Tough week for the Legault government in the eyes of experts
Resignation of the Dr Arruda, bad polls, surprise announcements to tighten the screw on the unvaccinated: the Legault government has had a tough week. Experts say it’s time to reframe the message.
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“We have the impression that the government is in catch-up mode,” says the director of the Department of Political Science at Laval University, Thierry Giasson.
His colleague from the University of Quebec at Trois-Rivières, Mireille Lalancette, believes that François Legault’s team has just experienced “its worst weeks” in terms of communication since the start of the pandemic.
The government’s troubles began at the end of November, when the Prime Minister said he wanted meetings of 20 to 25 people at Christmas, believes Thierry Giasson. The complete about-face that followed to impose the family bubble created a perfect storm to fuel discontent.
“In the Zooms at Christmas and New Years, people were talking about how they couldn’t see each other. There was probably a lot of discussion, deliberation on recent government decisions that kind of screwed up the holiday season,” he observes.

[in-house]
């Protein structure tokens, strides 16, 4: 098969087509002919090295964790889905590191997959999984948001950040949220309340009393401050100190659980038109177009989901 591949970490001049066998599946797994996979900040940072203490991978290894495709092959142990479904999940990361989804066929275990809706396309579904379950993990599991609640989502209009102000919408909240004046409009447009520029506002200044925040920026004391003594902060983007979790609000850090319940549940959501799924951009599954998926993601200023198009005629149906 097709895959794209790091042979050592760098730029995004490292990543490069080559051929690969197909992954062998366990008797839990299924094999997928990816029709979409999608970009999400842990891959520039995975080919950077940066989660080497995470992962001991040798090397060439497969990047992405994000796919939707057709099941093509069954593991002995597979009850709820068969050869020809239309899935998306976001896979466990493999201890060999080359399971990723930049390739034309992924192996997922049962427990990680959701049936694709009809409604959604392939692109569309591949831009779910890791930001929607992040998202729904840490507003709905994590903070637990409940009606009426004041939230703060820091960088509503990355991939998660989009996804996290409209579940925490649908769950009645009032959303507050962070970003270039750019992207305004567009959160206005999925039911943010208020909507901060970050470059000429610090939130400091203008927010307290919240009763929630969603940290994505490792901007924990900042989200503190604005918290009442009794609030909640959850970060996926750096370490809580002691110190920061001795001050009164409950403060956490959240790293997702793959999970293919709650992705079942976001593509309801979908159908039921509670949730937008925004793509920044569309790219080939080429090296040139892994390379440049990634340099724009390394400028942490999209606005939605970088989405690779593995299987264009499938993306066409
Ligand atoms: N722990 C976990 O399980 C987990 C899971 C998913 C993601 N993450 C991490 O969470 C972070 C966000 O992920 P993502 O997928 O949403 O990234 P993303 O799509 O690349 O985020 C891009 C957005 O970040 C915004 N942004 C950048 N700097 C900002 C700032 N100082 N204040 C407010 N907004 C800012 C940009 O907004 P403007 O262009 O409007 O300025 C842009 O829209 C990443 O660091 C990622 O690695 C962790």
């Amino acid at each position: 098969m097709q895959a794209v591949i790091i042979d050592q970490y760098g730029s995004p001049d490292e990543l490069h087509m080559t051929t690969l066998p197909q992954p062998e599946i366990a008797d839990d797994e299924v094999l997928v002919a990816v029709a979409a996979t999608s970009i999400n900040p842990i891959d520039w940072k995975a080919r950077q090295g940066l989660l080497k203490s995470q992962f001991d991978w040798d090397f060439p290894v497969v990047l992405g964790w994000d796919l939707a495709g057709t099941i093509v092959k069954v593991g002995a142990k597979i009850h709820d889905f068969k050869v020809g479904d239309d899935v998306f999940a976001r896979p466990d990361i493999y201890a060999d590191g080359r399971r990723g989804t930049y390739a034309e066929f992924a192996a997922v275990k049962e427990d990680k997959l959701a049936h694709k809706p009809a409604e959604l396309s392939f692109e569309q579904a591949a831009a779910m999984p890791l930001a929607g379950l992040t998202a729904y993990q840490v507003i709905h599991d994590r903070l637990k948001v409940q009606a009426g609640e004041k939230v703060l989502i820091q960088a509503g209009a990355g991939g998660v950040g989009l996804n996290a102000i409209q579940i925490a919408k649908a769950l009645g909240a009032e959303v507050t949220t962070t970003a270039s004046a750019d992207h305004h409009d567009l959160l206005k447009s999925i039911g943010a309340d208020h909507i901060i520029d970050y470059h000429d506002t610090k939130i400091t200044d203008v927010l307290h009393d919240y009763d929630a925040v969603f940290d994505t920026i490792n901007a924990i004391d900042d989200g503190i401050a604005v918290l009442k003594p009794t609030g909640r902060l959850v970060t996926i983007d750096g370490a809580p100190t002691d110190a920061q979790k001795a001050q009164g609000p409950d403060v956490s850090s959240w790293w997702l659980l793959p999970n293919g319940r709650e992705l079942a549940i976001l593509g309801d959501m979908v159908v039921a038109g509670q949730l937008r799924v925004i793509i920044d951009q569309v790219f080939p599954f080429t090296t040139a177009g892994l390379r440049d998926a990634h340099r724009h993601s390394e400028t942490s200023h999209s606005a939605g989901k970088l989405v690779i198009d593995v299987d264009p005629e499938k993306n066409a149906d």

Then came the curfew, disapproved of by 52% of the population according to a Mainstreet poll, and the changing measures on the isolation of children in daycare centers, rapid tests…
“It’s a bit of a disaster,” says the political scientist.
Moreover, discordant voices are beginning to be heard, notes Marc-André Bodet, also a professor of political science at Laval University, when they were rarer since the start of the crisis.
For Mireille Lalancette, the departure of the Dr Arruda is an opportunity to review the management of the pandemic. “They communicate too much and for too long,” says the professor of social communication.
“The challenge of crisis communication is consistency and consistency,” she says. Yes, science is changing rapidly, but the professor advises caution before making promises or imposing new measures.
“Ask people to name you three health rules that are in effect at the moment, I don’t think people will be able to answer you,” adds Thierry Giasson.
The three professors recognize, however, that Quebec faces a major challenge: rarely have we seen a crisis stretch over two years, they note.
Some advice from experts in the Legault government
- Put in place simple and constant measures
- Communicate less and better
- Avoid trying to please at all costs
- Beware of promises that are hard to keep
- Do not try to convince the last recalcitrants